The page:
Facebook has a way of reminding you about your past; some memories are pleasant and others are not. A couple of days ago, it took the liberty of reminding me of when I made the decision to become an HIV activist. It was in 2008. Eight years later, I consider myself fortunate and blessed to be continuing my journey, which began from a simple newspaper article.
As I write this, I am in a totally different space from where I was then, physically and psychologically. If I was in my home country of Trinidad & Tobago, I would be mentally and physically preparing myself for a hectic schedule of media interviews and presentations.
Suddenly, like the way we are extra charitable at Christmas time, we become socially charitable to the reality that HIV is still around and there are people infected and affected. I willingly did the interviews and presentations because I felt that I had a responsibility as an HIV activist to do so. It was the only time that one had to challenge and change mindsets, to offer hope and encouragement and even advocate for better conditions.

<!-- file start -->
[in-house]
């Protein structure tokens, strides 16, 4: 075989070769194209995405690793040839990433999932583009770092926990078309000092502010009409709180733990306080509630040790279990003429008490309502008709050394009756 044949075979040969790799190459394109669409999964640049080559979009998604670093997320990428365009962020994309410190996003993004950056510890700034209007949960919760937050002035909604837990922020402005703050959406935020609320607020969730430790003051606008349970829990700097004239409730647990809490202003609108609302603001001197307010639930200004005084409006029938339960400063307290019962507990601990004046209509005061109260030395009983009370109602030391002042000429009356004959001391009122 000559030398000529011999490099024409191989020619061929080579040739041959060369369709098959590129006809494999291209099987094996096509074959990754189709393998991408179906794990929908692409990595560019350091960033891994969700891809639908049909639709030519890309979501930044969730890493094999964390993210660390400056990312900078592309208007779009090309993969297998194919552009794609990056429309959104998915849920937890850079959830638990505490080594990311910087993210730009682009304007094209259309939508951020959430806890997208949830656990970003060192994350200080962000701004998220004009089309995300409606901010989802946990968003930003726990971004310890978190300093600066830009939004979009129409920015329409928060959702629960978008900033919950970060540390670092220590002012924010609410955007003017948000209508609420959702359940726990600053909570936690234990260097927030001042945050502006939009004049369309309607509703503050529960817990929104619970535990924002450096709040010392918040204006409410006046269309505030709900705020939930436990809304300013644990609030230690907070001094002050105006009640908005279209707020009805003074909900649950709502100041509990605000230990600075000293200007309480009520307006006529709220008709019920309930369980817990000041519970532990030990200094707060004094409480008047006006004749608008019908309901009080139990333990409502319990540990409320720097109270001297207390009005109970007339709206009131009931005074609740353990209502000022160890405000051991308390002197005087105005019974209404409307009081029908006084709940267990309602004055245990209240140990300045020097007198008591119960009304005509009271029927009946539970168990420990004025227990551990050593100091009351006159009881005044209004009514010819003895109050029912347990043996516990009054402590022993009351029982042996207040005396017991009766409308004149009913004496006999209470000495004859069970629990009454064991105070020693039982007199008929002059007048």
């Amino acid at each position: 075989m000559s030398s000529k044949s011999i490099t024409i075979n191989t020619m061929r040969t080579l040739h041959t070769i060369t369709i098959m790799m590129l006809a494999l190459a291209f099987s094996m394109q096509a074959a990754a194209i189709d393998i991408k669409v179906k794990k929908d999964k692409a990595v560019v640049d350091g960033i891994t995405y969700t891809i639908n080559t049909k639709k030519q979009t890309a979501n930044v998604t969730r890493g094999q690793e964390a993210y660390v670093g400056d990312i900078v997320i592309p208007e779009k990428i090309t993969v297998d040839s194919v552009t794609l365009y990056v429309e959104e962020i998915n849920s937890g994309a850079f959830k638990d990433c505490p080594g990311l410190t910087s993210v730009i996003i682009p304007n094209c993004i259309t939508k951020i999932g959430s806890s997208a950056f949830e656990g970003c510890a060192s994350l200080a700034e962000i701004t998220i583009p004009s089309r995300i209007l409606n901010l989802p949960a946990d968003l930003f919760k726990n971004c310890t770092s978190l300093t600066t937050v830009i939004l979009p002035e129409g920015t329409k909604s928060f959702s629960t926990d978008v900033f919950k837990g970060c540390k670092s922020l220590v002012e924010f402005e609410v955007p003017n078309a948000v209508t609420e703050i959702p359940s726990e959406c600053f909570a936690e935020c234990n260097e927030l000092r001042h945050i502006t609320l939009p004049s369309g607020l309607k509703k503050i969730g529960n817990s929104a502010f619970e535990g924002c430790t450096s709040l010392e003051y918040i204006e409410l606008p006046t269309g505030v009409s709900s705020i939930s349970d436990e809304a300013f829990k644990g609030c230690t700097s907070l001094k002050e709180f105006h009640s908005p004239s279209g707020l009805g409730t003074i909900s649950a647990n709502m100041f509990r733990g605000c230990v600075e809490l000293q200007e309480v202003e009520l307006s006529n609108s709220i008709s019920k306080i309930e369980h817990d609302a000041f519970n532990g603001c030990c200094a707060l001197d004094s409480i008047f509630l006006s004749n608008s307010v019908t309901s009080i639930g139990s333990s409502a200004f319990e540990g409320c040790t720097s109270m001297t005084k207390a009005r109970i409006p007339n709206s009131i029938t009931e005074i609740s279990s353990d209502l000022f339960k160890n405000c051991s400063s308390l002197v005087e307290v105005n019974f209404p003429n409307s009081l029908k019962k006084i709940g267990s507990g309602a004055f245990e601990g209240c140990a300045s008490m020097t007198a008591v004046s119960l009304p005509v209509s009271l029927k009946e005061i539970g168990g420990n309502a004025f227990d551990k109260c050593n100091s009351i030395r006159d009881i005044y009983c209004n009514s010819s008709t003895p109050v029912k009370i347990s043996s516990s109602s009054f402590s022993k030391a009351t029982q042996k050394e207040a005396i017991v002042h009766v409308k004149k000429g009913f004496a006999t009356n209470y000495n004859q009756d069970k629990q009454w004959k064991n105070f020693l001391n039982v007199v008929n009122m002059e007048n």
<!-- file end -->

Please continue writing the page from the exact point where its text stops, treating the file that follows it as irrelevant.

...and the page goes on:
However, I always questioned this short attention span on HIV. For me and for many others, HIV is not a one day cause but a 365 day reality. As an activist, I was (and still am) concerned about the lack of attention and focus on this issue. Because of this lack of seriousness, I began to feel that it was just tokenism.
Over the last couple months I have made some very deliberate decisions that have changed my path. I simply could not be riding the waves and not think about the effects of their battering. So I stopped.
I began my own journey of self reflection and thinking more clearly about my life. In other words, self love is now my focus. In taking this time to engage in some introspection in a space that has allowed and facilitated this process I am uncovering some truths about who I am, core truths that I managed to evade in my hectic life as an HIV activist.
Somewhere in my eight years of activism, somewhere between the politics of managing an organization, responding to client and funder requirements, and fighting to ensure a space in the hearts, minds and pockets of the state, I became a walking zombie.
This World AIDS Day is different. Yes, I am still participating in events but cautiously so. I’m now not only navigating space but seeking to claim my own space. What does that mean for this trini-caribbean, gay, HIV positive man? Only time will tell.
About the author: read more here.